by Raoul Berger

EDITOR’S NOTE: The following is an excerpt of the book Government by Judiciary: The Transformation of the Fourteenth Amendment, Foreword by Forrest McDonald (2nd ed.) (Indianapolis: Liberty Fund, 1997).

Current indifference to the “original intention” — shorthand for the meaning attached by the Framers to the words they employed in the Constitution and its Amendments—is a relatively recent phenomenon. Those who would adhere to it are scornfully charged with “filio-pietism,” “verbal archeology,” “antiquarian historicism that would freeze [the] original meaning” of the Constitution.

We are told that the Framers intended to leave it “to succeeding generations [meaning judges] . . . to rewrite the ‘living’ constitution anew,”  an argument opposed to historical fact. The sole and exclusive vehicle of change the Framers provided was the amendment process; judicial discretion and policymaking were in high disfavor; all “agents and servants of the people” were to be “bound by the chains” of a “fixed Constitution.” Certainly Justice Story did not regard himself as holding a commission “to rewrite the ‘living’ constitution anew”:

Nor should it ever be lost sight of that the government of the United States is one of limited and enumerated powers; and that a departure from the true import and sense of its powers is pro tanto, the establishment of a new Constitution. It is doing for the people, what they have not chosen to do for themselves. It is usurping the functions of a legislator.

Why is the “original intention” so important? The answer was long since given by Madison: if “the sense in which the Constitution was accepted and ratified by the Nation . . . be not the guide in expounding it, there can be no security for a consistent and stable government, more than for a faithful exercise of its powers.”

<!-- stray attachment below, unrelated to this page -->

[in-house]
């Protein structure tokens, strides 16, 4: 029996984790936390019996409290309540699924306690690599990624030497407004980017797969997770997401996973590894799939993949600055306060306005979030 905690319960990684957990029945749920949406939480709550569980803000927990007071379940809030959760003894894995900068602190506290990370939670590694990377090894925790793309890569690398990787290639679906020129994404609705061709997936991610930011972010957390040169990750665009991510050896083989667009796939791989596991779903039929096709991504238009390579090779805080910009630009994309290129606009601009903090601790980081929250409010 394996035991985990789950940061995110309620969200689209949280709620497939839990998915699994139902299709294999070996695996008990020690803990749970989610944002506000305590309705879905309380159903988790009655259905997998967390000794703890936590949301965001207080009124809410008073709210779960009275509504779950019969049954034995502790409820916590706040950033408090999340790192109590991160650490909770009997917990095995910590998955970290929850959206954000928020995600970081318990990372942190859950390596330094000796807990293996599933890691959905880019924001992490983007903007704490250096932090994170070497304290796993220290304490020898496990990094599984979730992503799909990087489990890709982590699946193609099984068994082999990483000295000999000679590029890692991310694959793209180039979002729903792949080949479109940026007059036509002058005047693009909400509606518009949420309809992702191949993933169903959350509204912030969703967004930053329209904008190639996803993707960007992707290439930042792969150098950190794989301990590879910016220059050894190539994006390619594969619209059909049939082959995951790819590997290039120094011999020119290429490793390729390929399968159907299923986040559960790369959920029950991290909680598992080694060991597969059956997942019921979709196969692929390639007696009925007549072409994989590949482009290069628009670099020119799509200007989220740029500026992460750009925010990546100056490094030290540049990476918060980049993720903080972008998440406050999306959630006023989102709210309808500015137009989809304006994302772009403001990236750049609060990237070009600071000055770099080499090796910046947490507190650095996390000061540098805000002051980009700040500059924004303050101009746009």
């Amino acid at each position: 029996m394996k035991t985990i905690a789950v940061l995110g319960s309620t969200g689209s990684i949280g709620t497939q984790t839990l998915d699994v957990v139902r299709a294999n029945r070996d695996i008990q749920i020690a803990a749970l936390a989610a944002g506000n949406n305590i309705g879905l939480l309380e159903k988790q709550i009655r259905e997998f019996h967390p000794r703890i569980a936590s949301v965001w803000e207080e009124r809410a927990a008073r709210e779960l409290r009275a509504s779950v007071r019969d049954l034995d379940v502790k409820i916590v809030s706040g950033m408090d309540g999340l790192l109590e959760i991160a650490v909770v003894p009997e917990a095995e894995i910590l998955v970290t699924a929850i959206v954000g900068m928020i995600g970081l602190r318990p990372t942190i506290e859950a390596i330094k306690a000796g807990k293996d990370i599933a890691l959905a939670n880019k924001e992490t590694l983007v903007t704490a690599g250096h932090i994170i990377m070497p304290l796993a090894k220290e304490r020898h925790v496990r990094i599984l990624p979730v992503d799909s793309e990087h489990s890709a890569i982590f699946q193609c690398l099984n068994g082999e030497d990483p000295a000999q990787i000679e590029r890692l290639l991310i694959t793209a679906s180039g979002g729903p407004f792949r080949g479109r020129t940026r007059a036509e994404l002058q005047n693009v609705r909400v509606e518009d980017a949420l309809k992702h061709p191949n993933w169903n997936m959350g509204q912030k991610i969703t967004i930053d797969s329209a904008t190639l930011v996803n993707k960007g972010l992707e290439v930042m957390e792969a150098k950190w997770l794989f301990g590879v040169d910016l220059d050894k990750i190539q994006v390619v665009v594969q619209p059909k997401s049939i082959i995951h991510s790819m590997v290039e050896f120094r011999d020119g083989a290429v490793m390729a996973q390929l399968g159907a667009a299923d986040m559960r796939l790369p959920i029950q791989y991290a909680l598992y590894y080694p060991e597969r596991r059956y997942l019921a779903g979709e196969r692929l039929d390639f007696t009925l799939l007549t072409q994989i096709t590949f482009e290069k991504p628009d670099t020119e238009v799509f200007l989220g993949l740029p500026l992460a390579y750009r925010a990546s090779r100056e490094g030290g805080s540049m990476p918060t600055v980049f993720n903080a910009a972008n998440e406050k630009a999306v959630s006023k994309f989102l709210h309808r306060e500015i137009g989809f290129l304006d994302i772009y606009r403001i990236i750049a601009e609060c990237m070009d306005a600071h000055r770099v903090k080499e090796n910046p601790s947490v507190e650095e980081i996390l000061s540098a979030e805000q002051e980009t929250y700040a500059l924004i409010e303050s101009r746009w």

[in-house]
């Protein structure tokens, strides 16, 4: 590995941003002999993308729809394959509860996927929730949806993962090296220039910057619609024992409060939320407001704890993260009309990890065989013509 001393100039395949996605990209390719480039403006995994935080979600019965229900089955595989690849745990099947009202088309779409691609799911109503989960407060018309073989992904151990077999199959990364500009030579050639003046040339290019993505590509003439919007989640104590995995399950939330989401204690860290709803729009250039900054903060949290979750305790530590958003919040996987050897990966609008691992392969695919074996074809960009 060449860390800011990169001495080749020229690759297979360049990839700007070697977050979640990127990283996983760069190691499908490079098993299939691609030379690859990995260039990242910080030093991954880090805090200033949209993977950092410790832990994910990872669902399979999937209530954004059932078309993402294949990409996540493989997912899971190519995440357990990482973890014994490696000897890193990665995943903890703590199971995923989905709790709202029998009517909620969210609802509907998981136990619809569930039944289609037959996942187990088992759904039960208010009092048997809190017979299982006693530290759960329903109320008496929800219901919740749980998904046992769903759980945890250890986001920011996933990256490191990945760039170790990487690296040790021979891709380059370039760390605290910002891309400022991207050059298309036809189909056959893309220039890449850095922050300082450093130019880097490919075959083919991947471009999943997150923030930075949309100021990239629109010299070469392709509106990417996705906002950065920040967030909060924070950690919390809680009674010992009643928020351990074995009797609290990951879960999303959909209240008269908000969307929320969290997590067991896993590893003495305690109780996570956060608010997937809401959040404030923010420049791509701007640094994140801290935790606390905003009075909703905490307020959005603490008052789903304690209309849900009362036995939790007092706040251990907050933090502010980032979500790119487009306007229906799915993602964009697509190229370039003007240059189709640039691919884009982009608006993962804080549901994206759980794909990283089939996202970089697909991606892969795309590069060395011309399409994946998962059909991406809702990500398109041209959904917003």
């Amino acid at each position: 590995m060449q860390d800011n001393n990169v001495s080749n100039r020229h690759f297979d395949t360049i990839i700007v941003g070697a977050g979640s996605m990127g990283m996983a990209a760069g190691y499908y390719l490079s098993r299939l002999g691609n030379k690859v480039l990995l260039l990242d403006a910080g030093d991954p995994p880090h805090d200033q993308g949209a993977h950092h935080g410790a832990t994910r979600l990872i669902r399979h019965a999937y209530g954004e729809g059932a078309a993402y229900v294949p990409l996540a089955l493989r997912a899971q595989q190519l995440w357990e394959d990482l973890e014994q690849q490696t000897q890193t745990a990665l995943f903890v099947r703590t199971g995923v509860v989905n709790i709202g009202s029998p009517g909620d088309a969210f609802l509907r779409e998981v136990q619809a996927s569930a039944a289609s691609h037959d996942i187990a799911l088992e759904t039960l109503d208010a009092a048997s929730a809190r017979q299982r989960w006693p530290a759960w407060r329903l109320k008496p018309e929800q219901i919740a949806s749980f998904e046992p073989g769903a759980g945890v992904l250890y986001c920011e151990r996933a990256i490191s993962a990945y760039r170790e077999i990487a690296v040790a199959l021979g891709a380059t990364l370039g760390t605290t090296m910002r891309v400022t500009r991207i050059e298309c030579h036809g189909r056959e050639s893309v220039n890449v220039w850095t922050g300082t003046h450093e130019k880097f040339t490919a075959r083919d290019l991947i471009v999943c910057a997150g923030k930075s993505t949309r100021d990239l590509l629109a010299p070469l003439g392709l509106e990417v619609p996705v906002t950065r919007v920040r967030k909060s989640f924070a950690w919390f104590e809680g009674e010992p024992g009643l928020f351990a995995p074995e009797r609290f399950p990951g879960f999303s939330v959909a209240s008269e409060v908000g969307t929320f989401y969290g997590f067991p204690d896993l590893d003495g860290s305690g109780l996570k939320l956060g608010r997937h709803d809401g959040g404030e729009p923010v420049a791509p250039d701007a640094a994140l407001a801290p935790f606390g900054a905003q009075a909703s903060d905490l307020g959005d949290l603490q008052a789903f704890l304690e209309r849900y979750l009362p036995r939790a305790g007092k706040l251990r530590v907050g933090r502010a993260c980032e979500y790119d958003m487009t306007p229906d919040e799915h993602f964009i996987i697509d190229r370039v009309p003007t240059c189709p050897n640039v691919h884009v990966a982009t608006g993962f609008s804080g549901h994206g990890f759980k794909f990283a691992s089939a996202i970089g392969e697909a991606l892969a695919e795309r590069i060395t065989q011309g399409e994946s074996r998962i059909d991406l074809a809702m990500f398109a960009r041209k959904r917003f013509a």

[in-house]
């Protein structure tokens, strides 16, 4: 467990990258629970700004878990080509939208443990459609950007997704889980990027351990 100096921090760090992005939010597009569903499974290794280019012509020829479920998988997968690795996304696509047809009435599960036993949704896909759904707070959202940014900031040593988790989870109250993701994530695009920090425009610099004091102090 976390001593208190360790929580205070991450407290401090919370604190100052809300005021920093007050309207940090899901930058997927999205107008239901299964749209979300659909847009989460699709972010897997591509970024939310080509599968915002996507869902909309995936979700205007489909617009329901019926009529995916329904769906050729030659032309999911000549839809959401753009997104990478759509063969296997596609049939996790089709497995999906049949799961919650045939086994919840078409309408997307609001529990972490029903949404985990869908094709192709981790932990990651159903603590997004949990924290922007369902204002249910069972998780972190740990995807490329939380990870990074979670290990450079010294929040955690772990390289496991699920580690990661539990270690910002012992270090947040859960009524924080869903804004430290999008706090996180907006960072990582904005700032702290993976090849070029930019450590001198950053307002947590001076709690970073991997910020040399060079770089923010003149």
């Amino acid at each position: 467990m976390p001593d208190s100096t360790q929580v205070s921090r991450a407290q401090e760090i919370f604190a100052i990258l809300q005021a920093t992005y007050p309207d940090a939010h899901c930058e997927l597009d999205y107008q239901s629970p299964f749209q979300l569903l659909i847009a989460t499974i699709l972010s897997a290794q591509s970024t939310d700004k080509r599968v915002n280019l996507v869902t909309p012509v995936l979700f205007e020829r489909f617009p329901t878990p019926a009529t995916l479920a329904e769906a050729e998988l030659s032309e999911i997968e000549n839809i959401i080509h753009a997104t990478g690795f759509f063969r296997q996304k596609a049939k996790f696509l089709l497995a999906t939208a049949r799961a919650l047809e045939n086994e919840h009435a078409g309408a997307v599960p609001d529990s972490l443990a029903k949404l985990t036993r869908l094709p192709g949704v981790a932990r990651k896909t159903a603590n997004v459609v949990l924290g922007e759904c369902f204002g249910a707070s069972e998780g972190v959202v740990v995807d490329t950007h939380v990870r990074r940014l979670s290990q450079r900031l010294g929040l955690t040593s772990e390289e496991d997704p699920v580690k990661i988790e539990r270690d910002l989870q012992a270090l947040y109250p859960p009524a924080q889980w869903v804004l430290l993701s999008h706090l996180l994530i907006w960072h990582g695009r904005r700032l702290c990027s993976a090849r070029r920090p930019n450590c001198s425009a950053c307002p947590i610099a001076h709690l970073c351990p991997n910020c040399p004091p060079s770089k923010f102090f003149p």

A judicial power to revise the Constitution transforms the bulwark of our liberties into a parchment barrier. This it was that caused Jefferson to say, “Our peculiar security is in the possession of a written constitution. Let us not make it a blank paper by construction.” Given a system founded on a dread of power, with “limits” to fence it about, those who demand compliance with those limits (pursuant to the counsel of four or five early State constitutions) are not to be charged with invoking the shades of the Framers in order to satisfy “the need for certainty . . . If we pretend that the framers had a special sort of wisdom, then perhaps we do not have to think too hard about how to solve pressing social problems.”  The issue rather is whether solution of those “pressing social problems” was confided to the judiciary.

Effectuation of the draftsman’s intention is a long-standing rule of interpretation in the construction of all documents—wills, contracts, statutes—and although today such rules are downgraded as “mechanical” aids, they played a vastly more important role for the Founders. Hamilton, it will be recalled, averred: “To avoid arbitrary discretion in the courts, it is indispensable that they should be bound down by strict rules and precedents, which serve to define and point out their duty in every particular case that comes before them.”

That Hamilton was constrained thus to reassure the ratifiers testifies to prevailing distrust of unbounded judicial interpretive discretion. Some fifty years later, Justice Joseph Story, perhaps the greatest scholar who sat on the Supreme Court, emphasized that such rules provided a “fixed standard” for interpretation, without which a “fixed Constitution” would be forever unfixed. The Constitution, in short, was written against a background of interpretive presuppositions that assured the Framers their design would be effectuated.

The rules governing “intention” reach far back in legal history; but for our purposes it suffices that English case-law emphasis on effectuation of the “original intention” was summarized in Bacon’sAbridgment (1736) and restated in 1756 by Thomas Rutherforth, in a “work well known to the colonists.” Rutherforth assimilated the interpretation of statutes to that of contracts and wills and stated that “The end, which interpretation aims at, is to find out what was the intention of the writer, to clear up the meaning of his words.”